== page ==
Iraq is seeking Australia’s help to train teachers to cope with a generation of traumatised students who have survived under Islamic State and war.
The terrorist organisation’s self-proclaimed “caliphate” effectively collapsed in July when Iraqi security forces reclaimed its previous stronghold Mosul.
In some areas kids have begun returning to school for the first time after a two-year disruption.
Iraq ambassador to Australia, Hussain Al-Ameri, said his country’s education department was desperately trying to help schools deal with post-war mental health issues and children who have been brainwashed by radical Islamic propaganda.
Dr Al-Ameri recently had preliminary talks with the Queensland education department’s international arm about a specialised training program.
“You have a generation of students who have endured extraordinary conditions,” Dr Al-Ameri told AAP.
Australia could potentially help out by offering a scholarship program to give psychological training to Iraqi teachers aimed at promoting resilience and healing, he said.
According to the United Nations children’s agency, almost 10 per cent of Iraqi children have fled their homes because of conflict since early 2014.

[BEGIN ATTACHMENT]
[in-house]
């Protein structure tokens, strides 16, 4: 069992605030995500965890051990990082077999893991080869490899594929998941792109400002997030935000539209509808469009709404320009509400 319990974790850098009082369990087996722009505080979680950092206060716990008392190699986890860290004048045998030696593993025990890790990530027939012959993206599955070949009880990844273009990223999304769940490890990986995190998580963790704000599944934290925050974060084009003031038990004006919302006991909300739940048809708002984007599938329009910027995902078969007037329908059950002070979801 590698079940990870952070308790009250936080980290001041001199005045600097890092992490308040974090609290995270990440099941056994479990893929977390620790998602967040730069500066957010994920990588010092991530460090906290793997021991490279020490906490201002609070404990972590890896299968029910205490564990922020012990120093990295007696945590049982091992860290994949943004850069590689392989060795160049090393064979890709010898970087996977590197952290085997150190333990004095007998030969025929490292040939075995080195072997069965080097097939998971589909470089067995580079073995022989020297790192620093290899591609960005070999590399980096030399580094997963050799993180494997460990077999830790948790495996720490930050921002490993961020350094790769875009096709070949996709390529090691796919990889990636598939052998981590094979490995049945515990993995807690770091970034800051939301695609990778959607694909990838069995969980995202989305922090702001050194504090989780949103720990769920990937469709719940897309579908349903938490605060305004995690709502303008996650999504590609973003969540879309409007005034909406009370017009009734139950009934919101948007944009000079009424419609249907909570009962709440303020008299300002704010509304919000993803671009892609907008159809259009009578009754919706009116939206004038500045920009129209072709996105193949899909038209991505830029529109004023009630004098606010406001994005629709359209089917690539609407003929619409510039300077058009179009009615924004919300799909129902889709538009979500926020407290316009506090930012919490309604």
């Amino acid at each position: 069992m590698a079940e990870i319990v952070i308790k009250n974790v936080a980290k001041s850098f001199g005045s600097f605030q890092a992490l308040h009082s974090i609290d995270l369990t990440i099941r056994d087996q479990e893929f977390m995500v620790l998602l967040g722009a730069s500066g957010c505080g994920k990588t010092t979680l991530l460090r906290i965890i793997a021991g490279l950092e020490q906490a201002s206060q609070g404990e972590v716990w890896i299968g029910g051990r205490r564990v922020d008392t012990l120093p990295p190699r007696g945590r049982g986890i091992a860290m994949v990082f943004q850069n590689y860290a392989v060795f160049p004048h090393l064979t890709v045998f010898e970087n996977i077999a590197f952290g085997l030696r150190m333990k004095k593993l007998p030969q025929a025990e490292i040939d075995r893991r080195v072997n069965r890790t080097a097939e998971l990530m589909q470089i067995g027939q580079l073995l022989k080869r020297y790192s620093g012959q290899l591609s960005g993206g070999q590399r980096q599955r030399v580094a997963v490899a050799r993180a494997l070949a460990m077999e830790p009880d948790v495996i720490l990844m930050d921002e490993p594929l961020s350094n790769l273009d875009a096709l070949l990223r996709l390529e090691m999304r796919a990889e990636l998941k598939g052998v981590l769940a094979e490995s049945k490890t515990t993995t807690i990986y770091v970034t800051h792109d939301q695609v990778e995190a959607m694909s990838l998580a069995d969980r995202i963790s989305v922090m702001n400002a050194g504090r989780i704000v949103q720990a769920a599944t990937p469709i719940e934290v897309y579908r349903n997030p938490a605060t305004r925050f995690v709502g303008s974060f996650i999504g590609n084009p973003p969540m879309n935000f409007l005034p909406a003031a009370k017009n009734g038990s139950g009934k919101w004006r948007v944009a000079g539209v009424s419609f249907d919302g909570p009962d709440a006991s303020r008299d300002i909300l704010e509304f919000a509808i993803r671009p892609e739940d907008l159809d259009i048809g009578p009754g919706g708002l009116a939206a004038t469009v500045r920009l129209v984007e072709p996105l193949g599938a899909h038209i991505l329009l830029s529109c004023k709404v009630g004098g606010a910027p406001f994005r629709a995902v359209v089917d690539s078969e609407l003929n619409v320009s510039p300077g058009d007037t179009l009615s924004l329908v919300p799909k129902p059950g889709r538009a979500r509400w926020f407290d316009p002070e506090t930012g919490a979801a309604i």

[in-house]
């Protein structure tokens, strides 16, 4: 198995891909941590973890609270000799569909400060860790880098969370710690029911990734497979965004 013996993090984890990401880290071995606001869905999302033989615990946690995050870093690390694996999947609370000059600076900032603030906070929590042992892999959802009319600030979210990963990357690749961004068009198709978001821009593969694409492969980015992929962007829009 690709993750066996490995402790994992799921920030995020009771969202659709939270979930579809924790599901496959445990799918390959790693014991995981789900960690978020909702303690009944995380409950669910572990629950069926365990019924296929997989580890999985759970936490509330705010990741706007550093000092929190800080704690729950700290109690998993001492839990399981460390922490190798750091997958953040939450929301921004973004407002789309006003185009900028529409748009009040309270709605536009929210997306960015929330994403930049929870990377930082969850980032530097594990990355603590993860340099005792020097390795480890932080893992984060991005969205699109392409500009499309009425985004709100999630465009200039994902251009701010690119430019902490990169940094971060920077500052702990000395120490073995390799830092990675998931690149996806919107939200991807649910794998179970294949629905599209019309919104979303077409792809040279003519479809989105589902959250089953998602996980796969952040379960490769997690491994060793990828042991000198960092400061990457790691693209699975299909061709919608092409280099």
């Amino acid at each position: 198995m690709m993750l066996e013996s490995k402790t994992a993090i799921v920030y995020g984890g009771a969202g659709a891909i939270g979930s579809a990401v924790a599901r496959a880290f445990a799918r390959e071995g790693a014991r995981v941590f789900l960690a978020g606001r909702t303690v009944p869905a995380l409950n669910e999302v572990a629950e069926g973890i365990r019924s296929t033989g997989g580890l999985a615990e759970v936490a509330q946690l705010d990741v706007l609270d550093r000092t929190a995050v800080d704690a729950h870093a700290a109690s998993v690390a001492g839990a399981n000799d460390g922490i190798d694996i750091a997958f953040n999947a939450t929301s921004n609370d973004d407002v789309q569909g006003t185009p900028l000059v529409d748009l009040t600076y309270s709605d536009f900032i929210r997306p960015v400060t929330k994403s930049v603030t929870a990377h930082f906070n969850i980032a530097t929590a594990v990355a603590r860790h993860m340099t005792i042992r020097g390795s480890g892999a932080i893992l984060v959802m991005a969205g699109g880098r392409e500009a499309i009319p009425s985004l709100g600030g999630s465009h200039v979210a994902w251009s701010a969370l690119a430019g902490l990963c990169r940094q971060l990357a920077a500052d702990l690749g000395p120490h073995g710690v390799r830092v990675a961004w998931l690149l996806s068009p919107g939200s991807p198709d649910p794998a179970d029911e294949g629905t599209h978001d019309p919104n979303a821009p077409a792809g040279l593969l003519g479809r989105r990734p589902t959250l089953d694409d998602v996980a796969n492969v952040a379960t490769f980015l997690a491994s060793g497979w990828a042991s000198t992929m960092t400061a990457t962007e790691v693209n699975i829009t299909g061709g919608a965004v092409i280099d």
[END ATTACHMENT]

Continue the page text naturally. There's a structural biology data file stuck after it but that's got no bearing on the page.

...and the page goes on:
A UNICEF survey of the Kurdistan region found 76 per cent of children had changes in behaviour such as crying and screaming, nightmares, and antisocial and aggressive behaviour.
Youngsters have endured untold horrors of war from seeing family members murdered in front of their eyes, to rape, abduction and surviving air strikes and bombings.
Experts warn the psychological damage experienced by children in war zones can last a lifetime.
Dr Al-Ameri said as the military campaign in parts of Iraq winds down, it was in the interest of international security that other countries step up support for rebuilding flattened cities.
Kickstarting the Iraqi economy and creating jobs would go a long way towards warding off the threat of other extremist groups gaining a foothold.
“Housing, schools, work, sports centres – when we have these we have a healthy society,” he said.
He also called for an increase in foreign aid support.
Since 2014, Australia has provided $180 million of humanitarian assistance to Iraq including a $110 million contribution announced in April.